This year for Christmas my wife bought me the Korg Monotron Duo and Delay synths, and after a few days playing with them, I figured I would do a quick review. I’ve had my eye on these for awhile, ever since I saw the review done on Sonicstate.com last year. I wasn’t really expecting serious music making tools, but for roughly $40 each on sale, I figured they’d be fun to mess around with occasionally.
I ended up just running the Duo directly into the Delay, since that seemed to really open up the possibilities of what kinds of sounds I could make. I won’t go into a blow by blow of the specs and connections, that info is easy enough to find elsewhere (and on something so simple like these, there’s not much to talk about anyway). Instead I figured I would just list some of the thoughts I’ve had now that I’ve had a chance to explore the sonic possibilities I could achieve with these little boxes:
– They’re definitely nice and small, easily something you could stick in your pocket along with some headphones. That said, not sure how much fun I’d have sitting in a park just playing with the Duo on it’s own. There’s some neat timbres it can do, but even with the option to set the keyboard strip to 4 different scales, it’s really not a “playable” synth in terms of melodies and the like.
– Both units have a decent amount of background hiss on the outputs, these are not nice and pristine sounding synths. Turn the feedback up past 11 o’clock and the Delay unit starts to create it’s own hiss feedback loop even. 🙂 Still, when you start playing with them, it’s really not too noticeable.
– The units are so small and light, that I found it hard to find something to set them on so they would stay put while I manipulated them. Sure I could pick them up, but sometimes I wanted to tweak both at the same time and they would tend to slide around on my desk easily.
– Because there’s not any sort of fixed scales on the Delay synth, trying to play the keyboard for anything other than swoopy pitchy bends is impractical. And since the only LFO onboard is hardwired to OSC pitch anyway, the Delay unit is largely ideal more for FX sounds and textures. While it can’t do melodies all that well, I still found this Monotron to be the more playable (and fun) of the two.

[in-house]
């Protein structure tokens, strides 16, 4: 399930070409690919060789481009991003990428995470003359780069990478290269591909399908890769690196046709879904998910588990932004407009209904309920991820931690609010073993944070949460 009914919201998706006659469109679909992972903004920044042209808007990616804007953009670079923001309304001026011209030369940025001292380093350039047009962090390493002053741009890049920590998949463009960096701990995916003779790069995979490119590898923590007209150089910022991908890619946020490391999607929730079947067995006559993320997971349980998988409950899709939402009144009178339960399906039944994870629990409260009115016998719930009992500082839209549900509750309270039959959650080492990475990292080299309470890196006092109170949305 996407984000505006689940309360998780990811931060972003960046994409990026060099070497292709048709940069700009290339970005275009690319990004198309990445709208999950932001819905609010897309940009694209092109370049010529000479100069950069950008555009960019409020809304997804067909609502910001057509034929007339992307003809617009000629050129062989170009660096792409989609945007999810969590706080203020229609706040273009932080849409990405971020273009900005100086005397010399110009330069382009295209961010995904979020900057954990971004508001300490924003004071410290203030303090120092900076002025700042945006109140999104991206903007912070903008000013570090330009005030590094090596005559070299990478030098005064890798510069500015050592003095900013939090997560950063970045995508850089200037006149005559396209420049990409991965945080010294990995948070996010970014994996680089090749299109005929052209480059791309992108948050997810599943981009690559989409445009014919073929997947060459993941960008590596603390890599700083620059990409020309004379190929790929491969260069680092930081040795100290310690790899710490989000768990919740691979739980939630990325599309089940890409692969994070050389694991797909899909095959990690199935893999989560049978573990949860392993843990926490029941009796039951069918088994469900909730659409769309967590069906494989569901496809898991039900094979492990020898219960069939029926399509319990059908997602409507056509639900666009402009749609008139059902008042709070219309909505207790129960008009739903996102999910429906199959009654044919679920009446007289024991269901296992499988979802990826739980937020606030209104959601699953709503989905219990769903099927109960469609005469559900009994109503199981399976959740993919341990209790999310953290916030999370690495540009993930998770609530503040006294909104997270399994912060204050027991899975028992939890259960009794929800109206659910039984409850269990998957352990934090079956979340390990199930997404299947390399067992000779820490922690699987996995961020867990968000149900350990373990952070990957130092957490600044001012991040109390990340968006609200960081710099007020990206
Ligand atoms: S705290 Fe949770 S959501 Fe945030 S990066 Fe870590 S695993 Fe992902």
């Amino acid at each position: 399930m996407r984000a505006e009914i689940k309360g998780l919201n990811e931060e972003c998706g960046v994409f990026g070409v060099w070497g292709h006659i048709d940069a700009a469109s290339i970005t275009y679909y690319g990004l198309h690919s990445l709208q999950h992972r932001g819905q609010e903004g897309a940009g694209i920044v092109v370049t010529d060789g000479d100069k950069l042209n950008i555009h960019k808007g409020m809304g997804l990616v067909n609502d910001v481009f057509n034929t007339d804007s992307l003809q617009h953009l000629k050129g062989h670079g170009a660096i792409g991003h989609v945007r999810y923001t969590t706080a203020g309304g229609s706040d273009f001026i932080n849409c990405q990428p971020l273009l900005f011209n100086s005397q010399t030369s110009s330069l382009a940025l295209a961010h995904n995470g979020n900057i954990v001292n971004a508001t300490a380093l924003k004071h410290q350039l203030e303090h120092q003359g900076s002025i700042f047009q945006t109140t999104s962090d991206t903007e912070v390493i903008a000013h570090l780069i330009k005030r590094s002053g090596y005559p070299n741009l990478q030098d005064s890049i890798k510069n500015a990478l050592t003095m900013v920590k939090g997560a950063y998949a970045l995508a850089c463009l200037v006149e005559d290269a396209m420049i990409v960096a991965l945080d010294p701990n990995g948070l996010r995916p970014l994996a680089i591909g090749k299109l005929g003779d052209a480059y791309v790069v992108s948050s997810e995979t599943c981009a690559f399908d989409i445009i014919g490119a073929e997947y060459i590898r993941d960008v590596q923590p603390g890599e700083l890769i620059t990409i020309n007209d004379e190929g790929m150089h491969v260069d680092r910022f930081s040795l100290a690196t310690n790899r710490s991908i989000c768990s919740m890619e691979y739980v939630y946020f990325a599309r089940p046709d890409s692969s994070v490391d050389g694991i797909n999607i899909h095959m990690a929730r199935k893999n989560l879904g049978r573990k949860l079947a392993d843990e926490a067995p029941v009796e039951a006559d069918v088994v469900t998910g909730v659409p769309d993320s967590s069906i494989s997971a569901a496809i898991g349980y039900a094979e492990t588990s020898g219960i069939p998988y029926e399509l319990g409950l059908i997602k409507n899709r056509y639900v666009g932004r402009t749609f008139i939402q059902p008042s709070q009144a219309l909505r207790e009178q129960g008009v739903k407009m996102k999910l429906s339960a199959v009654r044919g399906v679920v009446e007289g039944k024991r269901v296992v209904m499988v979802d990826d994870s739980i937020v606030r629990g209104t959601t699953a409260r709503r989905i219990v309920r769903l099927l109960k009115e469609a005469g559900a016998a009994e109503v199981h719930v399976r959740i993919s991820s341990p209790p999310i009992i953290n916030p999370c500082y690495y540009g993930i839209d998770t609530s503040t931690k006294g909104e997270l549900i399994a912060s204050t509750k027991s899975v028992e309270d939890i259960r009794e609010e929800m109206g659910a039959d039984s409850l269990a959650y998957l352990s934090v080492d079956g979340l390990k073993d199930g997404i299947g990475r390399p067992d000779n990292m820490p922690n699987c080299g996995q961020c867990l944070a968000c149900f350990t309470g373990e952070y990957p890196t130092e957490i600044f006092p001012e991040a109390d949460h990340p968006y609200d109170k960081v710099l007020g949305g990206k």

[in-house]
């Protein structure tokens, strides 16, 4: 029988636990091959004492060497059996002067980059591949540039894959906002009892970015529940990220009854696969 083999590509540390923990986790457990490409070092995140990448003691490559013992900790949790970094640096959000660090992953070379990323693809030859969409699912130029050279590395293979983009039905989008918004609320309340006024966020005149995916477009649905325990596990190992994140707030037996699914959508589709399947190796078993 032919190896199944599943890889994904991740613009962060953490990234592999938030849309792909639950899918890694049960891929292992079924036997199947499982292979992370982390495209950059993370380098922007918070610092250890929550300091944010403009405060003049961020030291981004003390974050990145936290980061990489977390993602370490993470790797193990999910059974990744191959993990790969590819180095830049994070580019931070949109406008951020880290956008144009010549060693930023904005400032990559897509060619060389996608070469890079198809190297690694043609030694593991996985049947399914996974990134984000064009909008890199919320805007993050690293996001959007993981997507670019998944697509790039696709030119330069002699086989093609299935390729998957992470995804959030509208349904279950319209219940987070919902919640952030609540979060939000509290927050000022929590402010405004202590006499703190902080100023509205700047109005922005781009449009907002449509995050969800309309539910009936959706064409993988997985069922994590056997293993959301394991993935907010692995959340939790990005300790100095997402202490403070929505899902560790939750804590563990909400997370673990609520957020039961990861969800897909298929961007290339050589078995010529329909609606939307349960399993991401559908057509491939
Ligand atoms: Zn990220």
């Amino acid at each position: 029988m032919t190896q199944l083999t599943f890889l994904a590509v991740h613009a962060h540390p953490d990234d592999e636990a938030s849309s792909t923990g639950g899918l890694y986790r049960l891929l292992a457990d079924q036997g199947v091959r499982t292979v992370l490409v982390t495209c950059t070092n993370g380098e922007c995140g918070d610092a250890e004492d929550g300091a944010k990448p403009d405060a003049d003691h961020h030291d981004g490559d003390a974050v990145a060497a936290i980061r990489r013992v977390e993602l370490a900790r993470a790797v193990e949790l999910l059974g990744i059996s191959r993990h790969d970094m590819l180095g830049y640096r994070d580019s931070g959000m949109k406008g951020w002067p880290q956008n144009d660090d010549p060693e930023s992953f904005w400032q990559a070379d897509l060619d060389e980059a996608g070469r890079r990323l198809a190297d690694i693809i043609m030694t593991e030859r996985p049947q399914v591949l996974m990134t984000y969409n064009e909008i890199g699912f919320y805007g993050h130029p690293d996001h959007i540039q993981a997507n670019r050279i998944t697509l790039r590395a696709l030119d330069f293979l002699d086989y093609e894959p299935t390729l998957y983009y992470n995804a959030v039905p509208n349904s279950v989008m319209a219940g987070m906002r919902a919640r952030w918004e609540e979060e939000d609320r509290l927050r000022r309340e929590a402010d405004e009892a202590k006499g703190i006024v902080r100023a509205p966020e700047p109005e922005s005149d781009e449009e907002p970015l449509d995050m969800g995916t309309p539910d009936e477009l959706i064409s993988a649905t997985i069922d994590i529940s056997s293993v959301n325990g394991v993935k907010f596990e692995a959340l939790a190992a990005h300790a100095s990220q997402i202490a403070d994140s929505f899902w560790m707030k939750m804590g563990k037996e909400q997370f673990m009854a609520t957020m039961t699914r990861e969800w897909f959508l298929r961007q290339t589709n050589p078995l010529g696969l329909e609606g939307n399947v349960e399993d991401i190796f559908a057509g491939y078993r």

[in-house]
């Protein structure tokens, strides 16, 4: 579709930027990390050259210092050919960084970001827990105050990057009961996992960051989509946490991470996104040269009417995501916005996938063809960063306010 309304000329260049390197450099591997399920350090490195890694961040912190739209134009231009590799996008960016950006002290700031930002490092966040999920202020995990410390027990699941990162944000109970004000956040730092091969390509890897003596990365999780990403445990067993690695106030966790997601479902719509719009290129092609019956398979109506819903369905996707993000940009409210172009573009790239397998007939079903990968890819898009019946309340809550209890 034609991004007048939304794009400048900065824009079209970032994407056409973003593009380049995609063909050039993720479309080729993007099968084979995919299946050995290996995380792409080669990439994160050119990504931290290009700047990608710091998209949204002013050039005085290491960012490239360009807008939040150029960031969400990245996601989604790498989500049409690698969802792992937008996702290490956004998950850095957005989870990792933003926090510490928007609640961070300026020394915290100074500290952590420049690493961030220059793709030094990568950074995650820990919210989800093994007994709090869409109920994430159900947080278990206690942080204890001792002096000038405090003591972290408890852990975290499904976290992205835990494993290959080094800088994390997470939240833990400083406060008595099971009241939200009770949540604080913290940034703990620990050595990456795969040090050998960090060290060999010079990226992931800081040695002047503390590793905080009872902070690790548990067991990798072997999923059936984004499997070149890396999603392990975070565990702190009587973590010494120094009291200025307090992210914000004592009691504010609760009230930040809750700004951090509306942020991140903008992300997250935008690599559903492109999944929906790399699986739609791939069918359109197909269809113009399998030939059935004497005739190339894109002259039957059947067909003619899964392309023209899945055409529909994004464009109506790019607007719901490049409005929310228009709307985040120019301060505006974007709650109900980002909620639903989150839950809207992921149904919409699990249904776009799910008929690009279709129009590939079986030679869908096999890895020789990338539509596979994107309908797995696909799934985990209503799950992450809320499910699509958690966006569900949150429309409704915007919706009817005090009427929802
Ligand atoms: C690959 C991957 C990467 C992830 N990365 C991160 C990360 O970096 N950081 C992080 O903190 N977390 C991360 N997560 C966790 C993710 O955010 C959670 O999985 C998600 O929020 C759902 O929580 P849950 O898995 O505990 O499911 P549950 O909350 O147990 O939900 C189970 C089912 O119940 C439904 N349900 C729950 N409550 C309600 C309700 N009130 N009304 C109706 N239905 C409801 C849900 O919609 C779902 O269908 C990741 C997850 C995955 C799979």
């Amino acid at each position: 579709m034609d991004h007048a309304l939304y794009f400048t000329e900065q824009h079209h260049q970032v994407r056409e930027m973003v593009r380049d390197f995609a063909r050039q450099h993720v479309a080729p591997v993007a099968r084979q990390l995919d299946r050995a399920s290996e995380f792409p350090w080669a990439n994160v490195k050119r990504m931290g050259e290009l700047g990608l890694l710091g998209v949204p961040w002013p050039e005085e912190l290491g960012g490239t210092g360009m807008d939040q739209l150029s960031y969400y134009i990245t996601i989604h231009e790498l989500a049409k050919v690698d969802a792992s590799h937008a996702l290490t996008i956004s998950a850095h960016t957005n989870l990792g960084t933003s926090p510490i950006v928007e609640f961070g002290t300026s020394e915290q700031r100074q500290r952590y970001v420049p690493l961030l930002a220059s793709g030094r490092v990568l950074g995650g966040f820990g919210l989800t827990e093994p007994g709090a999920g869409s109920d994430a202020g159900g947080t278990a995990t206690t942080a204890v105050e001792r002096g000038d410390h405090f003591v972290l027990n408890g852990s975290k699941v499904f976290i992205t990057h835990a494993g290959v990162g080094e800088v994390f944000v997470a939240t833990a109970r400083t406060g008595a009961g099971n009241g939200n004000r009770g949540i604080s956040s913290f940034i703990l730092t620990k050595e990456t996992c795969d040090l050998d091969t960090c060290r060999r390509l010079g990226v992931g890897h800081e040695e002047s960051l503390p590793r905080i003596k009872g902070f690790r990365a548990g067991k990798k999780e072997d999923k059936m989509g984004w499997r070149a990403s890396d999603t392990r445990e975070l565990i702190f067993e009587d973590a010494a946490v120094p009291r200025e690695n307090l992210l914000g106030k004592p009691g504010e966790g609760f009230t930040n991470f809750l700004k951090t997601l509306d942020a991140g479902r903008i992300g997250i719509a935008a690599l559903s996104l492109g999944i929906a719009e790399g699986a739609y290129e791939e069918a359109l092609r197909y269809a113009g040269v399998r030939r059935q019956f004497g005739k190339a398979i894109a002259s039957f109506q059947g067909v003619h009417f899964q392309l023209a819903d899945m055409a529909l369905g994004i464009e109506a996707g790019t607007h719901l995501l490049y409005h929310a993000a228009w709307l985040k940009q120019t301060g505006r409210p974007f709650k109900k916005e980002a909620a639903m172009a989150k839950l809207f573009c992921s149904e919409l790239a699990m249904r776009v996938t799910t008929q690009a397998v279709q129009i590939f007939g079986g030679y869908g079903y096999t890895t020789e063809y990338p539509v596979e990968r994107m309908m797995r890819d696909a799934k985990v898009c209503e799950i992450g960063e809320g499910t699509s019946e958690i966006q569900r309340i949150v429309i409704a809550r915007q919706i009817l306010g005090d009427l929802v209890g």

– These are analog units, and thus succeptible to temperature fluctuations. I noticed that patches I made on the Duo would sound different if I powered it off for awhile, and gradually sound more like I remembered after being left on for a little awhile. That said, it was very rare I could completely recall a patch 100% after power down, it often sounded just a tiny bit different.
For me the Monotrons really came into their own for making these dense textures and noise-scapes, not so much for your typical synth sounds. I’d crank the delay feedback up, and use the keyboards of both units to add new sounds and colors into these soundscapes. The results often were noisy and harsh, they break up pretty quickly once the delay starts feedback on itself.
But it’s pretty fun none the less, and I’ve found myself spending an hour or more just playing around with these little guys and enjoying the tweaking they offered for such few controls. If I had to recommend one over the other I’d say the Delay is the more versatile and fun to mess with it. But combined, the two make a good combo and compliment each other nicely.
So while they might not be the first choice for something you would use for repeatable and easy to recall sounds (no patch memory at all), they are great fun for just geeking out in the studio and getting hands on with some analog sounds. Here’s a short recording I made while doing one of these tweak sessions last night, just to give you a taste of some the overall sounds it can do. Careful, it’s pretty loud too!
Well, the end of the year is almost here, but I’m not done with the blog yet . Check in next time as I talk about how the Traktor S4 has once again become my main DJ tool of choice despite some of my reservations a couple years ago when it was first released. Until then!